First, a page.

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Postby Stu » Fri Jun 15, 2007 11:00 pm

Check out this discussion on a psoriasis forum:

http://www.psoriasis-help.org.uk/forum/ ... 77.new#new

My 11-year-old son, Kyle, is off school at the moment because he has a skin condition in the small of his back and in his groin and the upper-insides of his thighs....

Our little boy can't wear trousers or even shorts because he finds the skin-to-cloth contact too painful....


We have to get there and when we do, we don't intend to spend the whole time in the hotel and Kyle can't travel about in his dressing gown so I've bought him half-a-dozen plain girls' cotton dresses. Yes, it's a bit unorthodox but they are the only proper clothes he is comfortable in and he would rather wear them than stay indoors all the time or miss his holiday....


So, boys possibly wear skirts etc because it could damage their sexual identity - but somehow that doesn't happen if they wear a dress because they have a nasty skin condition.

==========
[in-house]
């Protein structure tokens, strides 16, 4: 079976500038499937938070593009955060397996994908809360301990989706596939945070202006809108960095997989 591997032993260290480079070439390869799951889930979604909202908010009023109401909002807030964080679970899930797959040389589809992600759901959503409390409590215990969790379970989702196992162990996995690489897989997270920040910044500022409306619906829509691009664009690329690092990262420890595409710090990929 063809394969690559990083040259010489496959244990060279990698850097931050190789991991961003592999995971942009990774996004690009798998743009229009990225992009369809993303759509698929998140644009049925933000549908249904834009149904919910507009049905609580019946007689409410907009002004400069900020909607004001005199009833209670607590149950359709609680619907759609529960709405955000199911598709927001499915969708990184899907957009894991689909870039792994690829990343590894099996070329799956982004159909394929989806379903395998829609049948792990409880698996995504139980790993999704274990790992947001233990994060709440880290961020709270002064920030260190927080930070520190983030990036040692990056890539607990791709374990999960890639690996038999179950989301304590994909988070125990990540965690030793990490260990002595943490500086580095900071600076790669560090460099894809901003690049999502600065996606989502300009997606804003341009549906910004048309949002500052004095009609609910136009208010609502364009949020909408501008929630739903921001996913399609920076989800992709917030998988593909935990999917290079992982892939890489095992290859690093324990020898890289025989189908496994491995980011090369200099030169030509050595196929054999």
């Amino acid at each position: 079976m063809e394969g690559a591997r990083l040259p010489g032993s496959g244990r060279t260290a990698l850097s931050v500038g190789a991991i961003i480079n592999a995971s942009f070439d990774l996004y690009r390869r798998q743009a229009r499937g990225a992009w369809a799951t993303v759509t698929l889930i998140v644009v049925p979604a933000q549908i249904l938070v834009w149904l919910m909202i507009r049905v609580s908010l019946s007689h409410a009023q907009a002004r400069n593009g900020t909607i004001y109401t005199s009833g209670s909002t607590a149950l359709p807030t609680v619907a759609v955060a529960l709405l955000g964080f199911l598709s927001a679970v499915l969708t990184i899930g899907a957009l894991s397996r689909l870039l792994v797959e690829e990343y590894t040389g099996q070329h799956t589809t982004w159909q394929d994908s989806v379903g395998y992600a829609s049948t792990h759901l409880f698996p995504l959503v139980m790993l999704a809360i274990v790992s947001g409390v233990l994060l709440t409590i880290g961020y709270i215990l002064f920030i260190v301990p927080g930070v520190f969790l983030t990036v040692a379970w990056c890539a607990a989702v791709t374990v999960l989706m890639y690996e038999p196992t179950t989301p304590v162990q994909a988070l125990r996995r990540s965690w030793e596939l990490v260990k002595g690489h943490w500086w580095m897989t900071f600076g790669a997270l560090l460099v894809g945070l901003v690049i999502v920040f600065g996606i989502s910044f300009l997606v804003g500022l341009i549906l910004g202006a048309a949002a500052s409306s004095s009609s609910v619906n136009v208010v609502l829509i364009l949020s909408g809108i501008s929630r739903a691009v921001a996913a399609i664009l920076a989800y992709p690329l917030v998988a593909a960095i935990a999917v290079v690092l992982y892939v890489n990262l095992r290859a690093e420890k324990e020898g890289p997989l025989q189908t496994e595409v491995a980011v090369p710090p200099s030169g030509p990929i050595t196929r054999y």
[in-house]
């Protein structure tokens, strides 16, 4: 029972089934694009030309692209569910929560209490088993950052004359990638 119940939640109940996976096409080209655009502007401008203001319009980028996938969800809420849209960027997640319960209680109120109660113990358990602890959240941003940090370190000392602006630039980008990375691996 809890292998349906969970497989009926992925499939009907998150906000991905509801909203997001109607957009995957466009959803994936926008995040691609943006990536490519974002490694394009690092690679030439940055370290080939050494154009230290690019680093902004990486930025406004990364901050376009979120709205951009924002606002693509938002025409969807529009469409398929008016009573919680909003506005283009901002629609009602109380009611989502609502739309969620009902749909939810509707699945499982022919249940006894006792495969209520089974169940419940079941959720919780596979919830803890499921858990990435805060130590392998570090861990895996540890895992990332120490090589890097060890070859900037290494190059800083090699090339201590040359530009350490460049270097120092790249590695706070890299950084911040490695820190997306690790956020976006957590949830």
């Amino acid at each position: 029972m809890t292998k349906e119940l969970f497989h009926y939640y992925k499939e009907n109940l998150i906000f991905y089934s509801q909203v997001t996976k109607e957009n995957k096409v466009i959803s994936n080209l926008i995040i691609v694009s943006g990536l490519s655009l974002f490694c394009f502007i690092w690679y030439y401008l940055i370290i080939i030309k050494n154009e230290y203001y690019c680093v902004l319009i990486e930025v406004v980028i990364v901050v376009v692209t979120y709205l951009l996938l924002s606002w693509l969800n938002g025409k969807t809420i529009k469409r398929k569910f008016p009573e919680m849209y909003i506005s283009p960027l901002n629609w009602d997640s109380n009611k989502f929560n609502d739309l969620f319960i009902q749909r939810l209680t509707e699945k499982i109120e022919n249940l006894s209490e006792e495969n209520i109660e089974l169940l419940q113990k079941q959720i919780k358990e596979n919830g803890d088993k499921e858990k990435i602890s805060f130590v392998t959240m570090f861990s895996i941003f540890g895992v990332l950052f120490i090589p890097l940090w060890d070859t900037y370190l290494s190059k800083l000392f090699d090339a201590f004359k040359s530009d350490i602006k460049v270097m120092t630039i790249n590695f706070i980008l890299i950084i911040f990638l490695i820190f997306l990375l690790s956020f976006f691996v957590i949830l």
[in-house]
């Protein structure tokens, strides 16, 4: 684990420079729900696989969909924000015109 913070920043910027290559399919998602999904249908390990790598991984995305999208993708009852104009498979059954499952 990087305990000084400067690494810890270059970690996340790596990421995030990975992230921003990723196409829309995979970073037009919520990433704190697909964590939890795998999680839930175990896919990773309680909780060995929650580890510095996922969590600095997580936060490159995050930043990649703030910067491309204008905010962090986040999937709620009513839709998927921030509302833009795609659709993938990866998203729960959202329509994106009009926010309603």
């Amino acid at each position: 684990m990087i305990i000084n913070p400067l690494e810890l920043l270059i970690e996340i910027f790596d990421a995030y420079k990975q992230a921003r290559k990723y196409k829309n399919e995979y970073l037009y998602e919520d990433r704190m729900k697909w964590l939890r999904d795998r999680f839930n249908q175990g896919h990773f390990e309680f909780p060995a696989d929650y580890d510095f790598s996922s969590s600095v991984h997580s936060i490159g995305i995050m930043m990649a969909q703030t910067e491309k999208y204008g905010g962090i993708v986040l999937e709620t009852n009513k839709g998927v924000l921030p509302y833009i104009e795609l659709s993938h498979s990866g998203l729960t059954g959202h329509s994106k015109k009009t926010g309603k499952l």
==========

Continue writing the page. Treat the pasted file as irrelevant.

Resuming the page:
Hmmm

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Postby Milfmog » Sat Jun 16, 2007 10:54 am

Stu wrote:So, boys possibly wear skirts etc because it could damage their sexual identity - but somehow that doesn't happen if they wear a dress because they have a nasty skin condition.

Hmmm

Stu

That's right, most people do not stop and think for themselves or they'd spot how illogical their thought processes were. Sad but there it is.

The good part is that when this sort of muddled thinking is pointed out to them (quietly) they usually learn, perhaps not initially (their previous conditioning makes them push back) but later, when they are sitting quietly or lying awake in bed, the logic slowly starts to seep in.

Talking reasonably to people is one of the most effective tools in our box for getting people to think and then accept our choice of clothing. Shouting or preaching at them will rarely cause them to stop and consider whether their own perspectives could be wrong.